Just like old times, it seems. Well, there were no visits to Venezuela during the Cold War. But the visits to Cuba happened early and often.
Now one of the old players herself is back. Vishnya AGI Viktor Leonov, SSV-175 (in Cyrillic, CCB-175), reportedly docked in Havana on Wednesday 26 February. Western media are interpreting this as an unusually quiet visit, but the surprise would be if there were more fanfare. Neither the Russian navy nor its Soviet predecessor has ever heralded the movements of intelligence collectors. Such ships have always slipped in and out of foreign ports with a minimum of notice.
The more interesting fact about SSV-175 is that she was photographed at a pier in Curacao on 30 January. She has apparently been hanging around the coast of Venezuela in the Caribbean during the weeks of unrest there. This would of course be more for Russian purposes than for anyone else’s, but we can assume there is some level of intelligence sharing going on, with Cuba at the very least.
SSV-175 would sit offshore and suck down trons, presumably relaying a great deal to an intel center in Russia, and perhaps some to Cuba as well. A key interest for both Russia and her Central American clients would be the activities of long-time U.S. allies Colombia and Panama, as well as any American activities – including civil and private – the AGI could identify and track.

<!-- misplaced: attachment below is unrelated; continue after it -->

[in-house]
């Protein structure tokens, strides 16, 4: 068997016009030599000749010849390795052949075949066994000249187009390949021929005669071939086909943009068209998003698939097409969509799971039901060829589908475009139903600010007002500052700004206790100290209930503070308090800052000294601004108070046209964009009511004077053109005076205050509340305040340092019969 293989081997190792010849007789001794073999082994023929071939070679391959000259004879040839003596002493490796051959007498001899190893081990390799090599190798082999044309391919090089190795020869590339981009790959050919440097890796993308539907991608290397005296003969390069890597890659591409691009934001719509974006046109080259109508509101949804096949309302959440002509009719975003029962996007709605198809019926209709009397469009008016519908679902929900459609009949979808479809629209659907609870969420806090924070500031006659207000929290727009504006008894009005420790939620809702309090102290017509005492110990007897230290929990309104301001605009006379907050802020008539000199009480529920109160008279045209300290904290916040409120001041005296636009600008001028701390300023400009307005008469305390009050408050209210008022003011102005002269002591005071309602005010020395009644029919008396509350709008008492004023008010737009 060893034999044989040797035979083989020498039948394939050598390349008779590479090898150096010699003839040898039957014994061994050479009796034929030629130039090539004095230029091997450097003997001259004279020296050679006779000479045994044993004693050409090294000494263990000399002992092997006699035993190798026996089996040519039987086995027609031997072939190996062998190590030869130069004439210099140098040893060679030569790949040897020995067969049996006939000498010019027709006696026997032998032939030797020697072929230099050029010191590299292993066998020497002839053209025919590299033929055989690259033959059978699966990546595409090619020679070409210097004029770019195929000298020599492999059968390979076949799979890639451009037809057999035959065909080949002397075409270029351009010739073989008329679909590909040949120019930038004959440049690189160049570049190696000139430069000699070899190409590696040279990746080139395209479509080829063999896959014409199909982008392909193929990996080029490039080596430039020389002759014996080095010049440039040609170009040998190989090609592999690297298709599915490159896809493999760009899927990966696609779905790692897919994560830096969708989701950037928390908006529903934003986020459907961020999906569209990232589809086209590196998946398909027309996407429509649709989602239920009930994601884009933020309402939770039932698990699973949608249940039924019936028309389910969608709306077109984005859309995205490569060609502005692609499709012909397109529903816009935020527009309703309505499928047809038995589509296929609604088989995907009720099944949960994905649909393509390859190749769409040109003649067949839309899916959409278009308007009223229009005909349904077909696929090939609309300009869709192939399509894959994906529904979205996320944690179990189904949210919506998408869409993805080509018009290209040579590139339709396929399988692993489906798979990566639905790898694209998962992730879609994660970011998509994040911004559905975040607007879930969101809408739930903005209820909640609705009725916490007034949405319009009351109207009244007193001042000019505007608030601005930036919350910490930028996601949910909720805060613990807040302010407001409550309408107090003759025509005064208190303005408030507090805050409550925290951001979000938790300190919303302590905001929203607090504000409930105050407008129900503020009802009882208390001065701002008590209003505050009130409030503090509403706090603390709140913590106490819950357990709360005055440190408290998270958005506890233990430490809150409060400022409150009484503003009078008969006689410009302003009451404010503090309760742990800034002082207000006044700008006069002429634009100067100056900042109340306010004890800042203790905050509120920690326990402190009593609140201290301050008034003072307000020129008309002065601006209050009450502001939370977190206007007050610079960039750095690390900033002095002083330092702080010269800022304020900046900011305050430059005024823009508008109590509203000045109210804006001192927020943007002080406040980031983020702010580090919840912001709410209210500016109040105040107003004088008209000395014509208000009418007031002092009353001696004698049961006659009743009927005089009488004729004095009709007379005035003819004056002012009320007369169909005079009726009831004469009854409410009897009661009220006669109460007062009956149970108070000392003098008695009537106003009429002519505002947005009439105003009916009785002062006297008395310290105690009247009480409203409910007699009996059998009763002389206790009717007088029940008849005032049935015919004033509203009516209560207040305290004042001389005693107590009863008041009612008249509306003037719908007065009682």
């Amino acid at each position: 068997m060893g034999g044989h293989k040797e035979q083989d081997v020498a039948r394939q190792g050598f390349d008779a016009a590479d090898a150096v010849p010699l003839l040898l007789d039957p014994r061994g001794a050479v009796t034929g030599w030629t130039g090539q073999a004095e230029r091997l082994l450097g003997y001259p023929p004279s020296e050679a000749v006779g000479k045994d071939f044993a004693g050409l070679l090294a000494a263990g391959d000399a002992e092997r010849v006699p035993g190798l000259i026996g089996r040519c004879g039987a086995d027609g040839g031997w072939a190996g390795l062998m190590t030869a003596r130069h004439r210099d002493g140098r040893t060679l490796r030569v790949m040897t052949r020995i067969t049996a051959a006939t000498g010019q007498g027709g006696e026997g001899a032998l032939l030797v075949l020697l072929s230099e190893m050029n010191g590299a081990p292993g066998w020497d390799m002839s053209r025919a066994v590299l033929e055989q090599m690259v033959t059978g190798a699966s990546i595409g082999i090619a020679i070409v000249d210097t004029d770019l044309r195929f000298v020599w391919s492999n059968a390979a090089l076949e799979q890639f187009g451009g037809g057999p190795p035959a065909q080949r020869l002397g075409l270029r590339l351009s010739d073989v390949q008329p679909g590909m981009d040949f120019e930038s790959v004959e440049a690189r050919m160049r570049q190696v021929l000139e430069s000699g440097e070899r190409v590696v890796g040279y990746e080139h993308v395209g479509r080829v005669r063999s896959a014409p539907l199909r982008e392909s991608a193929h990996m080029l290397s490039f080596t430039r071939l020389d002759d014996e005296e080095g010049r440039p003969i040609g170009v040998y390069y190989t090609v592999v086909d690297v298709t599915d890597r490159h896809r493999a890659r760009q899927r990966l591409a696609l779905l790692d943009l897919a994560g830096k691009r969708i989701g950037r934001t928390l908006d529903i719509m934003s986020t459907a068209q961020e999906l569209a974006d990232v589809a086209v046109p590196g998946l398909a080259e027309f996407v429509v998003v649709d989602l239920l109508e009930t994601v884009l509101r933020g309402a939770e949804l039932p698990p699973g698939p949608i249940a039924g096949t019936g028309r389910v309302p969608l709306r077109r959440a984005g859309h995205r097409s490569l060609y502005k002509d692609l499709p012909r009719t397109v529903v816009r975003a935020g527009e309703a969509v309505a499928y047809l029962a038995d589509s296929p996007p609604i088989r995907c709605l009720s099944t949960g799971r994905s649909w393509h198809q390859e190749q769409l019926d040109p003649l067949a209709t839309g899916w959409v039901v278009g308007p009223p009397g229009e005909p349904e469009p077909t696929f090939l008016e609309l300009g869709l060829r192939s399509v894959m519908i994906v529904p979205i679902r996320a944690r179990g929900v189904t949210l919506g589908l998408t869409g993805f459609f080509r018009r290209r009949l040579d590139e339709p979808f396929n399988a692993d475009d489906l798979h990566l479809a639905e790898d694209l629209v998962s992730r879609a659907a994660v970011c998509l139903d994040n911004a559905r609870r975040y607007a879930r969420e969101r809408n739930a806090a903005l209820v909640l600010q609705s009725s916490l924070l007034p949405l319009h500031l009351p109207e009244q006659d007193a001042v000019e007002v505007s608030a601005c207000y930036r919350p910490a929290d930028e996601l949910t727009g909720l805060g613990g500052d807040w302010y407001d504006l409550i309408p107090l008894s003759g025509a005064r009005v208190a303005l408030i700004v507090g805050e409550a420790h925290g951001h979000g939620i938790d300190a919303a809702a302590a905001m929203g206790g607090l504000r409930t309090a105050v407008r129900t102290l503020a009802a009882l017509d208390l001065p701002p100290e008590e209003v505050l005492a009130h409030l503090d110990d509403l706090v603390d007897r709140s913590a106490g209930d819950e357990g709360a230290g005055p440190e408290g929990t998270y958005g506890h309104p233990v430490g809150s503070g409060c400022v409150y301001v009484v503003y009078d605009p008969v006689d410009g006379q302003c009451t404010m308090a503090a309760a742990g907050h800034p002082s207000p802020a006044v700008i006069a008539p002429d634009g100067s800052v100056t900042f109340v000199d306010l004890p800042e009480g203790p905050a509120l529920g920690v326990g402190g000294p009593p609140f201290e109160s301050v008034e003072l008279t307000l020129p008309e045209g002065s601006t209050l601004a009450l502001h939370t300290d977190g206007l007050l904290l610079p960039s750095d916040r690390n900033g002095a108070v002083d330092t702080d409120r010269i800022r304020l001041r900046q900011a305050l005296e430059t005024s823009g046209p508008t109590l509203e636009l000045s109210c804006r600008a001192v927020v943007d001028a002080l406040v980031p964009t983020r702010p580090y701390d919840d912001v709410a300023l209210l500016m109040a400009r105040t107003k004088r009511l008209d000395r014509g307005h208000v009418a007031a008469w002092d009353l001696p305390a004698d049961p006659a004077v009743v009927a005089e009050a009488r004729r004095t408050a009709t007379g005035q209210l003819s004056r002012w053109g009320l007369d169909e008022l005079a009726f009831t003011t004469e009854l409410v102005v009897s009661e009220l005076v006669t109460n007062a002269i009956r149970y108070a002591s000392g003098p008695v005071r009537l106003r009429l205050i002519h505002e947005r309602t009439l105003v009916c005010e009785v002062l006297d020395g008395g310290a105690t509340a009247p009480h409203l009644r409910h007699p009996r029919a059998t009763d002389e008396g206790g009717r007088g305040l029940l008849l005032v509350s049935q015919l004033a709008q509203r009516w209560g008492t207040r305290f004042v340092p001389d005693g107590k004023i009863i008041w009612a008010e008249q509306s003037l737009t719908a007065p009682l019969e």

The AGI is not a fighting platform; certainly not for projecting military power ashore. She has two 30mm guns and a pair of launchers for short range anti-air missiles (the SA-N-8 “Gremlin” system, the naval version of the SA-14). Her presence in the region is not a military tactical advantage for Russia’s clients.
The timing of SSV-175’s patrol is presumably no coincidence. We don’t know exactly when she left her Northern Fleet home port on the Barents Sea, but since she was in Curacao on the 30th, we do know it was at least before 10 January (and probably before that. At an overall speed of 12 knots, the ship would have needed to leave the Barents around 2 or 3 January). It’s unlikely that the AGI is in Central America just for the excitement of popular unrest in Venezuela, however. The more interesting event could well be the deployment of the Iranian navy task force.
It’s not clear what the Russians know about that (other than what we all know). If they’re not “in” on a concealed Iranian purpose for this deployment, they would be extremely interested in what Kharg and Sabalan do when they get here. (Keep in mind, Russia and Iran cultivate each other for the convenience of certain national goals, but the idea of fraternal trust between them is laughable. Iran is more likely to pursue her objectives in Latin America without informing Russia of every move than the reverse.)
The Iranian frigate and supply ship could have arrived in Venezuela, at the very earliest, on 21 February. I doubt they did, however. They would have had to move at a brisk clip with almost no stopping to do it. The Russian AGI’s diversion to Cuba may mean that the Iranian ships are on their Atlantic transit at the moment, after a final refueling stop in Northwest Africa. The Russians will presumably be tracking the Iranian ships, as we can assume the U.S. is.
The Iranian ships’ first arrival won’t necessarily get wide coverage, however. If Kharg is carrying something naughty, Iran and Venezuela will want to offload it before letting the cameras start clicking.
J.E. Dyer’s articles have appeared at Hot Air, Commentary’s “contentions,” Patheos, The Daily Caller, The Jewish Press, and The Weekly Standard online. She also writes for the new blog Liberty Unyielding.
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